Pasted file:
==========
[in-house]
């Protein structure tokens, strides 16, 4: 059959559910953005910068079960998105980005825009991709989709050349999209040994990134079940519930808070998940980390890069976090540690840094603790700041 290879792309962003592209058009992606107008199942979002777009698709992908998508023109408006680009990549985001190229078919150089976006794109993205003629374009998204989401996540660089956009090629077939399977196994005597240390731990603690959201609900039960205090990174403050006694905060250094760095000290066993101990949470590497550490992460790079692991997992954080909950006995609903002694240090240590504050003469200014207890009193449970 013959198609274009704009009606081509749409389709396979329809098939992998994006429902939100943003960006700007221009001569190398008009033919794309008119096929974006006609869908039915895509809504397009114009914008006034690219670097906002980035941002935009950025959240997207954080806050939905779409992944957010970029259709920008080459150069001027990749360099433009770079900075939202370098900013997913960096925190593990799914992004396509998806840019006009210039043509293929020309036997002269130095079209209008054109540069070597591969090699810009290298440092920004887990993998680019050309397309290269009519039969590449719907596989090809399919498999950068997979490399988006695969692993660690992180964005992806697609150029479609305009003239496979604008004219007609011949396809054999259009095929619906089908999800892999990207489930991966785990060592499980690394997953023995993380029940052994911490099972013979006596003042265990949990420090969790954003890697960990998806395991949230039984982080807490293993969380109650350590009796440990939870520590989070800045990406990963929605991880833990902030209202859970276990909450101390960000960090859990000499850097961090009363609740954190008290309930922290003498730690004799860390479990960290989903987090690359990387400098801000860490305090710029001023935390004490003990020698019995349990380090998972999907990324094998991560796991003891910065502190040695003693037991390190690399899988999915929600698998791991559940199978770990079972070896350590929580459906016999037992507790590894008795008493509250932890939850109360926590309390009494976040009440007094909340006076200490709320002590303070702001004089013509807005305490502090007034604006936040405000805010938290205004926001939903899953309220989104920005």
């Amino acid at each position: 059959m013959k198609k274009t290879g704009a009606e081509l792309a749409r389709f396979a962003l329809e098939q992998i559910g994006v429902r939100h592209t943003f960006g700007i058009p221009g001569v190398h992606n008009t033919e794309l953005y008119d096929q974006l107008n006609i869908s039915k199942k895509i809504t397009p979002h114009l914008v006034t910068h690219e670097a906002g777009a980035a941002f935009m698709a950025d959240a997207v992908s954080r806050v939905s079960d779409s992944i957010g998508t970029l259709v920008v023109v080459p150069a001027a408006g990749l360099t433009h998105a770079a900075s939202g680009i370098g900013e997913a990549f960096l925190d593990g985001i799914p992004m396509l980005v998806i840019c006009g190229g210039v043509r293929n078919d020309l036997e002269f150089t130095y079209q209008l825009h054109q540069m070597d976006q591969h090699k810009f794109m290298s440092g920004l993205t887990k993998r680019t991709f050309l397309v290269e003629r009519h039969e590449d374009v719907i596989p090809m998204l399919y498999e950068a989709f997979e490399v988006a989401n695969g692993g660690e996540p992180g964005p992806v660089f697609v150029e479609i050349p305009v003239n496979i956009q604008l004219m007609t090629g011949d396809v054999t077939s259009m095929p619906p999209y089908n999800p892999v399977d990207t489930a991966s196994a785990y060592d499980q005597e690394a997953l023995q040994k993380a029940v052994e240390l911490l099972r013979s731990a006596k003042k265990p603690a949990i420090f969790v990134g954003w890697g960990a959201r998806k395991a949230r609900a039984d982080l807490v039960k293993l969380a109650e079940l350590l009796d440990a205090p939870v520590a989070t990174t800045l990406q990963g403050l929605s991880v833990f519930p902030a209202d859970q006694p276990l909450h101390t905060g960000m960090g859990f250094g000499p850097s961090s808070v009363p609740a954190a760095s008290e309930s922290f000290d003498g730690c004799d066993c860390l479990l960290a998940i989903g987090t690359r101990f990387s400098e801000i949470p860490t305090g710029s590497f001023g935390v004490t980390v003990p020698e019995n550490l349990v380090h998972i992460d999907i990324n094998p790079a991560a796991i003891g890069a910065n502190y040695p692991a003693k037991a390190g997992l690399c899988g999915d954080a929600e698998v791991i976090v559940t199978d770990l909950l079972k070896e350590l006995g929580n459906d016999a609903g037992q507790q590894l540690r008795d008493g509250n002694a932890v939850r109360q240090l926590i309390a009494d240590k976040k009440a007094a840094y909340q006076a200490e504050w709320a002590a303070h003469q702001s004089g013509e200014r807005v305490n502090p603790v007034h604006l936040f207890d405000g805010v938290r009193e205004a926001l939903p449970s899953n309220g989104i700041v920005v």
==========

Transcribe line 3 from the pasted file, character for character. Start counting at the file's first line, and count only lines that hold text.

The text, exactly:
């Amino acid at each position: 059959m013959k198609k274009t290879g704009a009606e081509l792309a749409r389709f396979a962003l329809e098939q992998i559910g994006v429902r939100h592209t943003f960006g700007i058009p221009g001569v190398h992606n008009t033919e794309l953005y008119d096929q974006l107008n006609i869908s039915k199942k895509i809504t397009p979002h114009l914008v006034t910068h690219e670097a906002g777009a980035a941002f935009m698709a950025d959240a997207v992908s954080r806050v939905s079960d779409s992944i957010g998508t970029l259709v920008v023109v080459p150069a001027a408006g990749l360099t433009h998105a770079a900075s939202g680009i370098g900013e997913a990549f960096l925190d593990g985001i799914p992004m396509l980005v998806i840019c006009g190229g210039v043509r293929n078919d020309l036997e002269f150089t130095y079209q209008l825009h054109q540069m070597d976006q591969h090699k810009f794109m290298s440092g920004l993205t887990k993998r680019t991709f050309l397309v290269e003629r009519h039969e590449d374009v719907i596989p090809m998204l399919y498999e950068a989709f997979e490399v988006a989401n695969g692993g660690e996540p992180g964005p992806v660089f697609v150029e479609i050349p305009v003239n496979i956009q604008l004219m007609t090629g011949d396809v054999t077939s259009m095929p619906p999209y089908n999800p892999v399977d990207t489930a991966s196994a785990y060592d499980q005597e690394a997953l023995q040994k993380a029940v052994e240390l911490l099972r013979s731990a006596k003042k265990p603690a949990i420090f969790v990134g954003w890697g960990a959201r998806k395991a949230r609900a039984d982080l807490v039960k293993l969380a109650e079940l350590l009796d440990a205090p939870v520590a989070t990174t800045l990406q990963g403050l929605s991880v833990f519930p902030a209202d859970q006694p276990l909450h101390t905060g960000m960090g859990f250094g000499p850097s961090s808070v009363p609740a954190a760095s008290e309930s922290f000290d003498g730690c004799d066993c860390l479990l960290a998940i989903g987090t690359r101990f990387s400098e801000i949470p860490t305090g710029s590497f001023g935390v004490t980390v003990p020698e019995n550490l349990v380090h998972i992460d999907i990324n094998p790079a991560a796991i003891g890069a910065n502190y040695p692991a003693k037991a390190g997992l690399c899988g999915d954080a929600e698998v791991i976090v559940t199978d770990l909950l079972k070896e350590l006995g929580n459906d016999a609903g037992q507790q590894l540690r008795d008493g509250n002694a932890v939850r109360q240090l926590i309390a009494d240590k976040k009440a007094a840094y909340q006076a200490e504050w709320a002590a303070h003469q702001s004089g013509e200014r807005v305490n502090p603790v007034h604006l936040f207890d405000g805010v938290r009193e205004a926001l939903p449970s899953n309220g989104i700041v920005v």